A comparison of vocalisations between mainland tui (Prosthemadera novaeseelandiae novaeseelandiae) and Chatham Island tui (P. n. chathamensis)
- Human–Wildlife Interactions Research Group, Institute of Natural and Mathematical Sciences, Massey University, North Shore Mail Centre, Private Bag 102904, Auckland 1131, New Zealand
- The Ecology and Conservation Group, Institute of Natural and Mathematical Sciences, Massey University, North Shore Mail Centre, Private Bag 102904, Auckland 1131, New Zealand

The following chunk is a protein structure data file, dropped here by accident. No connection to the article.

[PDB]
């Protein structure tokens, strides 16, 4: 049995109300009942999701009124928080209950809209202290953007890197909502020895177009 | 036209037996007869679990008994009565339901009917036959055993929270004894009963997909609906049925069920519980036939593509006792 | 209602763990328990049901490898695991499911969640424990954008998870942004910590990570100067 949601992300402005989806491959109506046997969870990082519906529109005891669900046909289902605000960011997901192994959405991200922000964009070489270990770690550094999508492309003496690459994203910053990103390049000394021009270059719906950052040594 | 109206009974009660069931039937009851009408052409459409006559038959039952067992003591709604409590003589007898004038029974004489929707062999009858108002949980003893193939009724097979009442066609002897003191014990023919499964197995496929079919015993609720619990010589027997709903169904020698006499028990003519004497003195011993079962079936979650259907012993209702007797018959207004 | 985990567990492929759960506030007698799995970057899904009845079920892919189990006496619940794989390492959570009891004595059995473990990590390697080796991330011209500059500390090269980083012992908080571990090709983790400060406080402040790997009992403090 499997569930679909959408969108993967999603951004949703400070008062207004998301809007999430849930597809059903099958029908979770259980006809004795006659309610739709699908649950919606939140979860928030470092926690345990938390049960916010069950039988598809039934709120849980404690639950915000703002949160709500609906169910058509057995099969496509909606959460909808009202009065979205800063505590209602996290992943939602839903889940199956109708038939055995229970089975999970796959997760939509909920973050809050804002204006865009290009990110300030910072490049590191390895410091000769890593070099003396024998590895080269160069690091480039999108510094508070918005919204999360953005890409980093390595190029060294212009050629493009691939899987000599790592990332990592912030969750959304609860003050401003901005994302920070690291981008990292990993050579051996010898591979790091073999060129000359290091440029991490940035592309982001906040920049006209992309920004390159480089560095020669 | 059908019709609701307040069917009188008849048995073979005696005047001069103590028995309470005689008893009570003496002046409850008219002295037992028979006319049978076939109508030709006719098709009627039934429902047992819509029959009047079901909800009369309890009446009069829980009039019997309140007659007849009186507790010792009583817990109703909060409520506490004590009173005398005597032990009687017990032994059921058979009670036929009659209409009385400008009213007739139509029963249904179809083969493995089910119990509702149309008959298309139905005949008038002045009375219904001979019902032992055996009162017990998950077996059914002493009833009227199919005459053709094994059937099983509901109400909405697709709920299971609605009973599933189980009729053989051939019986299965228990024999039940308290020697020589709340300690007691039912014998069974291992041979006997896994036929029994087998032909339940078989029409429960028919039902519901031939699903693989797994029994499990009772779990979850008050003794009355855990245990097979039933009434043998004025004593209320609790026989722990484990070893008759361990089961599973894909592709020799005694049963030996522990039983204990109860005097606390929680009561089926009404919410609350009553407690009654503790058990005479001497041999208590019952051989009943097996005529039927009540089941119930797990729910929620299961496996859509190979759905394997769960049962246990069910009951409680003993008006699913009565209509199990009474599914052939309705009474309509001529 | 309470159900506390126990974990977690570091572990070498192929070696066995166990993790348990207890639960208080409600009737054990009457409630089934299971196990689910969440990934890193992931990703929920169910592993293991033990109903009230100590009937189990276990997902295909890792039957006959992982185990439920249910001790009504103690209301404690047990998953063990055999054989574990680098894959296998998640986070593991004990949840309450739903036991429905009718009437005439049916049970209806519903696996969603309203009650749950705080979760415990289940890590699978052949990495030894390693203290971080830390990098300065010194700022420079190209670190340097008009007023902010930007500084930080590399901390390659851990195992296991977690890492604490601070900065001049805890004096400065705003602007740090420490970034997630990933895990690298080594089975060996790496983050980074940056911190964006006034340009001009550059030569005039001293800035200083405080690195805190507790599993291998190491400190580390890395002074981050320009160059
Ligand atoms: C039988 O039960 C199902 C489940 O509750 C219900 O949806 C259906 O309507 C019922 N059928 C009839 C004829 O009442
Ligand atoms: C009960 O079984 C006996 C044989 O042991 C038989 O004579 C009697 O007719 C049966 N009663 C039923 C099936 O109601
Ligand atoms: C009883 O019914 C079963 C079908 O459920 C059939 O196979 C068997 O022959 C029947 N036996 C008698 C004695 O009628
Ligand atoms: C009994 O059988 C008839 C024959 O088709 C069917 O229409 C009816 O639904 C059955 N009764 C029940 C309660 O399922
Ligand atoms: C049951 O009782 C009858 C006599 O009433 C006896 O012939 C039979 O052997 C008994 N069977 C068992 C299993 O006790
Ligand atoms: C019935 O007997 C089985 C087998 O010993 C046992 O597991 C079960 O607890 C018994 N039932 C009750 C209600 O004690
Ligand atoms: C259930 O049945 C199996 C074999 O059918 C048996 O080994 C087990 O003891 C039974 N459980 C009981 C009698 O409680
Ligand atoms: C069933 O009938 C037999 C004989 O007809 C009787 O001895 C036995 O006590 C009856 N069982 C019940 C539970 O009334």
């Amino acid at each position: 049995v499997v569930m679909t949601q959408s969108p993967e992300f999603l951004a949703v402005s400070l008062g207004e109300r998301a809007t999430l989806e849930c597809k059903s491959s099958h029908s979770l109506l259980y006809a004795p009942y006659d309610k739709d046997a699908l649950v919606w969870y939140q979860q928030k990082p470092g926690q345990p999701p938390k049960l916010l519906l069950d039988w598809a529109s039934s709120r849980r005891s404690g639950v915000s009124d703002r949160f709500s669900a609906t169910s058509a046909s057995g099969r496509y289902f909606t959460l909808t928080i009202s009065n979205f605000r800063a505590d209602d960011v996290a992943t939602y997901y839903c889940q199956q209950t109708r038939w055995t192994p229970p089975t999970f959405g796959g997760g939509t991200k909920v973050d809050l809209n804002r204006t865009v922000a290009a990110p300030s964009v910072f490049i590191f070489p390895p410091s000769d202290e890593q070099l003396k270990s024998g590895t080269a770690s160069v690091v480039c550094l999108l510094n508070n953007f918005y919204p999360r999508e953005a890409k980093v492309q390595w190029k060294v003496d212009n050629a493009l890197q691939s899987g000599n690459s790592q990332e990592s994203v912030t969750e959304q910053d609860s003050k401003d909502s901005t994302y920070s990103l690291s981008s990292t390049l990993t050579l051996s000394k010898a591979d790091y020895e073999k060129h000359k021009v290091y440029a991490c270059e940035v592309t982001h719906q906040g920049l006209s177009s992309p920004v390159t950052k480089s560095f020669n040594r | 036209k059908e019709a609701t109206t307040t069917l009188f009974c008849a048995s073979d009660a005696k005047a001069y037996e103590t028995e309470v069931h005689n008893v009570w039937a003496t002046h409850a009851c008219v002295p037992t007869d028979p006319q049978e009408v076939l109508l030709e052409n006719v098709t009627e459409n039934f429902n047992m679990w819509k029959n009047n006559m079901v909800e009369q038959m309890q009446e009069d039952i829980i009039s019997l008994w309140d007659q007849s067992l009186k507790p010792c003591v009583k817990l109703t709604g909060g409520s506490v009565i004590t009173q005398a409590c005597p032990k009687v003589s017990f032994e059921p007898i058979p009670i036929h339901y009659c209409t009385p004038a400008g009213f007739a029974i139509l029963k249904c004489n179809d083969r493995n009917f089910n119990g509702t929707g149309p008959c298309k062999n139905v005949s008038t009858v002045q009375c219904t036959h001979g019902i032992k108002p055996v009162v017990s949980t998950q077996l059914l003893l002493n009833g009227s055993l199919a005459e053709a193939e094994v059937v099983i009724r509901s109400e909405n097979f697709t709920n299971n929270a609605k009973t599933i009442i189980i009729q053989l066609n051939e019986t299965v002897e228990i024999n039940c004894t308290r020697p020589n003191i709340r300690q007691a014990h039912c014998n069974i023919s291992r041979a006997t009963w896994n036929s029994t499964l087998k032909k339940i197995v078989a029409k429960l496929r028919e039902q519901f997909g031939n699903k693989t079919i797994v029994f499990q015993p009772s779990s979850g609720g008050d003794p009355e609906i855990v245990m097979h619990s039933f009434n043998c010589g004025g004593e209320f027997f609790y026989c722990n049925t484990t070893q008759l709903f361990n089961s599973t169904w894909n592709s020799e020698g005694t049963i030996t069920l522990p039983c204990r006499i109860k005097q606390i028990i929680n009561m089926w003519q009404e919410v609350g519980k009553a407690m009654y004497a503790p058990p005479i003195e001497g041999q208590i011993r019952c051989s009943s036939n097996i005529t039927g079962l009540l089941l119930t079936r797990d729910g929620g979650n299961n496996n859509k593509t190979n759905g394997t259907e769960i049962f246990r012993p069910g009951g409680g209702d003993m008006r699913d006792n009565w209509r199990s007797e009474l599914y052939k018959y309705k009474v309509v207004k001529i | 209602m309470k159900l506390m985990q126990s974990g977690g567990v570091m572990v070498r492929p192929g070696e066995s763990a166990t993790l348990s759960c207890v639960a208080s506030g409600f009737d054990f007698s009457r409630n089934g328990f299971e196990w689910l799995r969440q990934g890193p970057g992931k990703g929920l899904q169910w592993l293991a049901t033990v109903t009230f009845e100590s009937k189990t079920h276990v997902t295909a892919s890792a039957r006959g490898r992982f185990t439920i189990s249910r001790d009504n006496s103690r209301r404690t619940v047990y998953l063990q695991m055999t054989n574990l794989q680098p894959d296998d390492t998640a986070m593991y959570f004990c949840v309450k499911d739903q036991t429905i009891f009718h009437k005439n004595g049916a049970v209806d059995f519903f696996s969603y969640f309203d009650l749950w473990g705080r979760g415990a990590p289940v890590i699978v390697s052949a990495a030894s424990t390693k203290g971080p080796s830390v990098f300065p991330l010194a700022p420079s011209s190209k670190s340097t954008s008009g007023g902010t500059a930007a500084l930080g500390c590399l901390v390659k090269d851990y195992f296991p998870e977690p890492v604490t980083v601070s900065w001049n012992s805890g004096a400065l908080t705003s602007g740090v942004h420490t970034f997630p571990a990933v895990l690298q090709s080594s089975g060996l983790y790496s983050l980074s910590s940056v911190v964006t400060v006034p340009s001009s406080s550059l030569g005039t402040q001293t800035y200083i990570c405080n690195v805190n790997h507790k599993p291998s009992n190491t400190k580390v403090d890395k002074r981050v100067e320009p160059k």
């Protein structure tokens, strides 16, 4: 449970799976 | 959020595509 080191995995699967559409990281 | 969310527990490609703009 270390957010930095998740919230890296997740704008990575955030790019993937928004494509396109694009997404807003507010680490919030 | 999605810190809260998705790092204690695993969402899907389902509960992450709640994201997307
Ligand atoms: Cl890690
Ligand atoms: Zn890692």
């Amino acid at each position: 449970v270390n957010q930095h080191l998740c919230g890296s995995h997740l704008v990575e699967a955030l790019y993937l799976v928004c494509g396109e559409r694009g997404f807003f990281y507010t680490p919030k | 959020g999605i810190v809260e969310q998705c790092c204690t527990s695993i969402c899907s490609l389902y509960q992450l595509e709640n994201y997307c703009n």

Vocalisations are important for territorial defence, mate attraction, and species recognition in many songbirds. Comparative studies on the songs of birds between islands and mainland populations provide insight into the evolution of vocal communication in terms of both ecological and social factors. We compared the vocalisations of tui (Prosthemadera novaeseelandiae novaeseelandiae), an endemic honeyeater from New Zealand’s mainland, with those of a subspecies from the remote Chatham Islands (P. n. chathamensis). Song spectral variables of male long-range ‘broadcasting’ songs differed between mainland and Chatham Island tui populations. Songs recorded from five mainland populations had significantly greater syllable diversity and produced a higher percentage of trills than those from the Chatham Islands. These characteristics have been revealed in past studies as being sexually selected traits positively correlated with male genetic diversity. The acoustic adaptation hypothesis could also help to elucidate the presence of a significantly higher percentage of trill components in the songs of the mainland population, as the mainland study sites in general contained more areas of open vegetation, where trills transmit more effectively than in dense forest, which dominated the sampling sites on the Chatham Islands. Future research into the variation of tui song complexity in relation to population size, geographic isolation, and habitat structure between different mainland sites would provide further insight into links between selective pressures and vocal complexity.